In 1991, when NBA basketball star Magic Johnson announced he was HIV-positive, the world was stunned and sad, fearing the athlete had a death sentence. Many people assumed HIV and AIDS were the same, and at that time, few treatments were available for AIDS.
Although HIV and AIDs are related, they are different illnesses, and treatment and prognosis for them are different as well.
What is HIV?
HIV, or human immunodeficiency virus, destroys the white blood cells in your immune system that fight infection. Without those white blood cells, you are more at risk for infections and cancers. Although HIV can develop into AIDS (acquired immunodeficiency syndrome), you can be HIV positive without having AIDS—in fact, with early and consistent treatment, people with HIV may never develop AIDS.
As a virus, HIV can be spread through the exchange of bodily fluids, such as semen from sex without condoms or blood from the sharing of needles. A woman who is HIV positive can pass the virus to her child during pregnancy.
If you contract HIV, you may initially have typical virus symptoms that may last days or weeks, including: fever, sore throat, fatigue, muscle aches and swollen glands. This may occur several weeks after infection.
However, you may not experience any symptoms for years, but still have the infection—and you can still spread it to others through bodily fluids. If you think you may have been exposed to the virus, a blood or saliva test can detect the presence of HIV.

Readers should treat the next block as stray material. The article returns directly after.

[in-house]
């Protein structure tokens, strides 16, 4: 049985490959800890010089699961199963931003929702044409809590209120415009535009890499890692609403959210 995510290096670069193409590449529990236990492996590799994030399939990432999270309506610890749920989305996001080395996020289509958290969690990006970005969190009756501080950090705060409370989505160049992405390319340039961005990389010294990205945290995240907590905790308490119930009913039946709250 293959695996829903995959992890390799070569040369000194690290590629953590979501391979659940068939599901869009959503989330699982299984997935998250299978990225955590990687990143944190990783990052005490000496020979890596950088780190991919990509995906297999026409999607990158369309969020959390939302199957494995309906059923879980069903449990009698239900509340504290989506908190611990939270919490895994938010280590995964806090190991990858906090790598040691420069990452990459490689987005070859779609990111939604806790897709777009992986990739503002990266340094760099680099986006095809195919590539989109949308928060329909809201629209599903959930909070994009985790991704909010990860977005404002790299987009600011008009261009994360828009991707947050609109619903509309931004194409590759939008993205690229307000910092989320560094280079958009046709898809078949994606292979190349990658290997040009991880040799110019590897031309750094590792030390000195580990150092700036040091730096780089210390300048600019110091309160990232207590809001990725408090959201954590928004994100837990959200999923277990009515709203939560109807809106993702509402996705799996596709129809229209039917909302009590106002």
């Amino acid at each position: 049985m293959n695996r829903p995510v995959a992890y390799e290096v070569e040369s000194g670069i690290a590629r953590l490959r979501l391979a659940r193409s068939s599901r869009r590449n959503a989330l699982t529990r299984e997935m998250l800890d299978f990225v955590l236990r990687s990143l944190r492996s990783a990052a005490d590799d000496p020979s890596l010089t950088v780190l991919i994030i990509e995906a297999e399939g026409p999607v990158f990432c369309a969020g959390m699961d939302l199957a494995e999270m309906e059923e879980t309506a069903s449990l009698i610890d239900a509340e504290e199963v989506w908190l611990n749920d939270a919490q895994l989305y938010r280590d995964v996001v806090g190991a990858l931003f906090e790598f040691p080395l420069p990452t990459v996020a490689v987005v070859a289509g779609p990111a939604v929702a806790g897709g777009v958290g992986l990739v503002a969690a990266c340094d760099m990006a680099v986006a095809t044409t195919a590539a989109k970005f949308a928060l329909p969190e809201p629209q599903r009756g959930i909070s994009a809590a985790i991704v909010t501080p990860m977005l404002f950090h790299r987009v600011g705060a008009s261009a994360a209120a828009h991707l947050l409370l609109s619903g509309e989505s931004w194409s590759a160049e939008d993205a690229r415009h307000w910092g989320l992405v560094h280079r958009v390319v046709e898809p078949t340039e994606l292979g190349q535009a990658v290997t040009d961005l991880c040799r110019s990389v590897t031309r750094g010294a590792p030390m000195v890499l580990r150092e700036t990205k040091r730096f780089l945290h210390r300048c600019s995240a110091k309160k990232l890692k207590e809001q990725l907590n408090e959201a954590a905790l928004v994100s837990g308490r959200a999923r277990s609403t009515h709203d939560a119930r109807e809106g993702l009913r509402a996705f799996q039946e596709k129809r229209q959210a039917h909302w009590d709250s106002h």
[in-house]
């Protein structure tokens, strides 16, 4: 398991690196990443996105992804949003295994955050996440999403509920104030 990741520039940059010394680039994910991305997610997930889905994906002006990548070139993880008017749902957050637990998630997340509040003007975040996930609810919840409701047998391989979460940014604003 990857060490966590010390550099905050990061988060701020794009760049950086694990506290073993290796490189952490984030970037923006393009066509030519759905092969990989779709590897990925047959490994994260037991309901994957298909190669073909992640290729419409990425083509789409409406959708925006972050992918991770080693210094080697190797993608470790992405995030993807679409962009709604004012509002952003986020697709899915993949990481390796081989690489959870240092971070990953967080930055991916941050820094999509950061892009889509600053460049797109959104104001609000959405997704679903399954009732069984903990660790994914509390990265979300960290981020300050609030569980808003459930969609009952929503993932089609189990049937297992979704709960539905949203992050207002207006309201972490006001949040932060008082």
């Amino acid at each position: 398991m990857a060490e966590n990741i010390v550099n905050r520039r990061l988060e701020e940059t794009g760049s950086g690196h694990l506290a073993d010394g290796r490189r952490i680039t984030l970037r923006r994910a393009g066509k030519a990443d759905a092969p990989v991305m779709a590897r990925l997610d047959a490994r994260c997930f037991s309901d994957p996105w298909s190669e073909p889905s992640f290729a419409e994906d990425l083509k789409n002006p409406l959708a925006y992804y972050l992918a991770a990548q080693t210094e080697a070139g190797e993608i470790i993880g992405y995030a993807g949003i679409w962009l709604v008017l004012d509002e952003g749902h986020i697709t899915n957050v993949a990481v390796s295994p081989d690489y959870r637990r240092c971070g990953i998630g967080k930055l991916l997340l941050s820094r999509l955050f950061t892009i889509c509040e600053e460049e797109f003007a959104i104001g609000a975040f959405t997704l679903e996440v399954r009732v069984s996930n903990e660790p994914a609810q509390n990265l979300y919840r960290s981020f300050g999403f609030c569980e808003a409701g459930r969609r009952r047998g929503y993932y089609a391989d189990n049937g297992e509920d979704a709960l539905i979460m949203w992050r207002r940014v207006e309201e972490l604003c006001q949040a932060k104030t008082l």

Early detection of HIV, getting good medical care and maintaining a healthy lifestyle are important steps to fight the infection, minimize its progression and increase the chances of living a longer, healthier life.
What is AIDS?
AIDS is a condition that occurs when your body’s immune system has been so weakened by HIV that it is unable to fight off a variety of infections and other illnesses, including cancer. Because HIV destroys the CD4 immune cells, doctors can diagnose the progression to AIDS by doing a count of those cells. A healthy count is 500 – 1200 CD4 cells. A count of less than 200 indicates the condition has progressed to AIDS.
Signs that the virus has developed into AIDS include illnesses that you would normally be able to fight off, such as thrush, tuberculosis and pneumonia. Certain cancers, such as Kaposi sarcoma and non-Hodgkin’s lymphoma also are prevalent in people who have developed AIDS.
Prevention of HIV
Protecting yourself from getting HIV and, if you’ve been exposed, taking steps to prevent infecting others is vital. The National Institutes of Health recommend:
- Getting tested for HIV and knowing your partner’s status
- Using a condom for sex every time
- Limiting your number of sexual partners
- Getting tested and treated for STDs, which can increase the risk of acquiring AIDS
- Not sharing drug needles or syringes
- Talking with your doctor to find out if PrEP (pre-exposure prophylaxis) is an option. PrEP is a medicine for people who don’t have HIV, but are at high risk for infection.
HIV and AIDS are serious, but with increased knowledge and advances in treatment, a diagnosis is not a death sentence.
Do you have concerning symptoms?
It is important to discuss any health issues you may have with a primary care physician. Orlando Health physicians take the time to listen, answer questions and clearly explain conditions and treatment options.Request an Appointment Today